easy way to look for family members in the same plot. The books
generally only have the name, the date and the location of the grave.
4) If the cemetery office can not help or provide someone to go out to
the plot with you look around and see if the men who say prayers are at
the cemetery. In New York we can often find these men there to help
the families say prayers. For a small gratuity you might be able to
enlist their help to go out the plot and help by reading the Hebrew
stones. Or in some cases there might be a Jewish center nearby or you
might even be able to find a lister to meet you at the cemetery and
help with the
5) While you are there why not photograph the whole society plot and
then you can donate the information to JOWBR as well. Digital cameras
and smart phone cameras make it easy. If you are having problems
reading the stones take close ups of the writing. You may even need to
do a montage to capture parts of it and then piece it together later.
If it is overgrown sometimes you can even get a close up behind the
bush or whatever to capture details and then piece back together the
stone in your photos. This technique also works nicely on faded stones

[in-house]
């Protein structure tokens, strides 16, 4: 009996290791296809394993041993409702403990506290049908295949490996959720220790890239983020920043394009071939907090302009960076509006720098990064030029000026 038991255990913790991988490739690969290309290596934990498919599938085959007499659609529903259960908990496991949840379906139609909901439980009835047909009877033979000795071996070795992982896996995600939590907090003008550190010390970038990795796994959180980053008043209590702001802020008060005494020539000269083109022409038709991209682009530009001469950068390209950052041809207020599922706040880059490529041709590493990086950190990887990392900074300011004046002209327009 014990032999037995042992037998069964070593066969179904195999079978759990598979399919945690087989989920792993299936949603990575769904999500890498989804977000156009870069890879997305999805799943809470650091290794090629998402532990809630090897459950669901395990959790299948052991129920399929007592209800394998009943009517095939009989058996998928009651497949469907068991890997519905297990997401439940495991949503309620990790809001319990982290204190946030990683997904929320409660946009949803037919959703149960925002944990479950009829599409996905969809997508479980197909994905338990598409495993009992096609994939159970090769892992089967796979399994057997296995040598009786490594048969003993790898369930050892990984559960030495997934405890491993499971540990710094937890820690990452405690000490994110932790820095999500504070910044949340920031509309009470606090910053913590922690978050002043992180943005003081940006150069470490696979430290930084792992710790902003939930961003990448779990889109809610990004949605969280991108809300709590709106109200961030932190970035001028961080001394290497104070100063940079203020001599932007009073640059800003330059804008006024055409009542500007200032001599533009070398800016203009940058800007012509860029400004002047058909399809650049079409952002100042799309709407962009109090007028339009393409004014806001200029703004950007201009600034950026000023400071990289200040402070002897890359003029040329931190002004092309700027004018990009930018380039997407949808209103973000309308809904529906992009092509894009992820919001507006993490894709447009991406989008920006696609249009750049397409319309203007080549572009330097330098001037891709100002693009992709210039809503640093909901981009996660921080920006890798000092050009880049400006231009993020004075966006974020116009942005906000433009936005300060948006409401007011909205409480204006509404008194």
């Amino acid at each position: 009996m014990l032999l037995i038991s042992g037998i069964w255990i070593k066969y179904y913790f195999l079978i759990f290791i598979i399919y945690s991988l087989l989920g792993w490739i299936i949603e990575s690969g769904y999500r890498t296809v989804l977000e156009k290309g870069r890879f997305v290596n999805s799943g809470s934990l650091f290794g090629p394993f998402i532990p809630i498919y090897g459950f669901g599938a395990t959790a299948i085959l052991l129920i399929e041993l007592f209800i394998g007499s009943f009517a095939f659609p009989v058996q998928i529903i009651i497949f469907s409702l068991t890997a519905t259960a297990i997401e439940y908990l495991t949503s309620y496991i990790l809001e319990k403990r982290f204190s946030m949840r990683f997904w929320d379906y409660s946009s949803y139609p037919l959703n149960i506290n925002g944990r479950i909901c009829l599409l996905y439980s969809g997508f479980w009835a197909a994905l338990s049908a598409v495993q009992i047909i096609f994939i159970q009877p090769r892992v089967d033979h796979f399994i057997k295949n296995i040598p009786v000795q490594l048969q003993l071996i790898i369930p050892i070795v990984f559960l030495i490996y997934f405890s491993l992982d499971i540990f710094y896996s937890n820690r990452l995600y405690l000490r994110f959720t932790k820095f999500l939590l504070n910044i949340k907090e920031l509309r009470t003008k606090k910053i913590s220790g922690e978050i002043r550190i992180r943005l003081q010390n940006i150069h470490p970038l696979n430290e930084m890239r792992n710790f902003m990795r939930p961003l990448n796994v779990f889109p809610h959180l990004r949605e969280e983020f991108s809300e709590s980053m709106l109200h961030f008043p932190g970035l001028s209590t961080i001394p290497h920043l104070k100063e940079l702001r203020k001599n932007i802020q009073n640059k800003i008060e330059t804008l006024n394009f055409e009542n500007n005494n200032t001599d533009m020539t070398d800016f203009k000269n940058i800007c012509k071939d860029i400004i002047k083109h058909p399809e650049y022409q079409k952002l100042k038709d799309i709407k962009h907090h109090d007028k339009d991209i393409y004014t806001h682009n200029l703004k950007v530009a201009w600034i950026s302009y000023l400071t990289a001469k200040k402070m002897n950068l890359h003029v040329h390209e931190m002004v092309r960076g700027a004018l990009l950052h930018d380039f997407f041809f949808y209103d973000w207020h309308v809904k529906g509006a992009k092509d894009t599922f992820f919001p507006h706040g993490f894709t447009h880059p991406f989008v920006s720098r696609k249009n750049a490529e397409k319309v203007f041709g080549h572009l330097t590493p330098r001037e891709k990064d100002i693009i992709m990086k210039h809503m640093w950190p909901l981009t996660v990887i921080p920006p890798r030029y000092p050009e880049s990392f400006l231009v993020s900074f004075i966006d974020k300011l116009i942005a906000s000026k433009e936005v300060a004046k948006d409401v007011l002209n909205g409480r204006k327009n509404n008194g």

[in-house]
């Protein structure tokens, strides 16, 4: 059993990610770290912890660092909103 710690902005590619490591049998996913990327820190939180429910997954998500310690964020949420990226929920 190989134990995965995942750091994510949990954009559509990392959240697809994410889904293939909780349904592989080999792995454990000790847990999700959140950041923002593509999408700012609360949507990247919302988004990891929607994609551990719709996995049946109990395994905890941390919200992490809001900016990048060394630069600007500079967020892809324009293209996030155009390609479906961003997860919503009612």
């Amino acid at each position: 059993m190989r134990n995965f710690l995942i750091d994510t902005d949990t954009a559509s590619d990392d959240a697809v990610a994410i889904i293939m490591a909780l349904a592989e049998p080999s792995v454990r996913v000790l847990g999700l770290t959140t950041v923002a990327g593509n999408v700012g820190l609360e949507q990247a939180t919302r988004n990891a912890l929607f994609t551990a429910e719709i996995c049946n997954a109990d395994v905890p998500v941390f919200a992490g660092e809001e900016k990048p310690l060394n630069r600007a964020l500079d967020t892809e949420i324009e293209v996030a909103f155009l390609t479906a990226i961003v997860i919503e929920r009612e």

that are difficult to read (see below).
6) Give yourself enough time. The office may be busy. The cemetery
may be large. It may take several efforts/visits to the office during
the trip to find the grave so don't go just before closing time and you
do not want to be watching you watch because you have another
appointment. Don't be afraid to go back to the office and say you can
not find it. Most of them will be cooperative to help you when you are
7) You may want to take some "supplies." By that I mean a soft paint
brush or such to brush away dirt or grime on the stones. Maybe some
garden gloves. Maybe even a small hand trimmer because the stone might
be grown over. Also of course paper, pencil, pen, something to lean on
to take notes. Don't go in your best clothes because you might have to
be climbing over or around overgrowth or whatever.
[Editorial suggestion: Wear long pants and sleeves]
In oldest cemeteries you may have to deal with a stone that has sunken or is
partially covered by soil. (I am not going to take a stance on things
like charcoal, paper, etc. I have had a lot of luck taking high
resolution digital images and then manipulating them on the computer to
increase contrast, etc. to create a digital "rubbing" of the stone to
pull out hard to read text. If you are planning on photographing a lot
plot someone long ago suggested taking golf tees and using them to mark
the stones are you photograph them. If the plot is not symmetrical it
might be a big help to know what you have done. I guess you need to
collect them at the end and also take some time to review the pictures
on your camera before you leave or even after every few shots. Nothing
worse than to get home and find the camera was not working, you had sun
glare, the pictured blurred, etc. The extra time on site can save a
lot of heart ache later.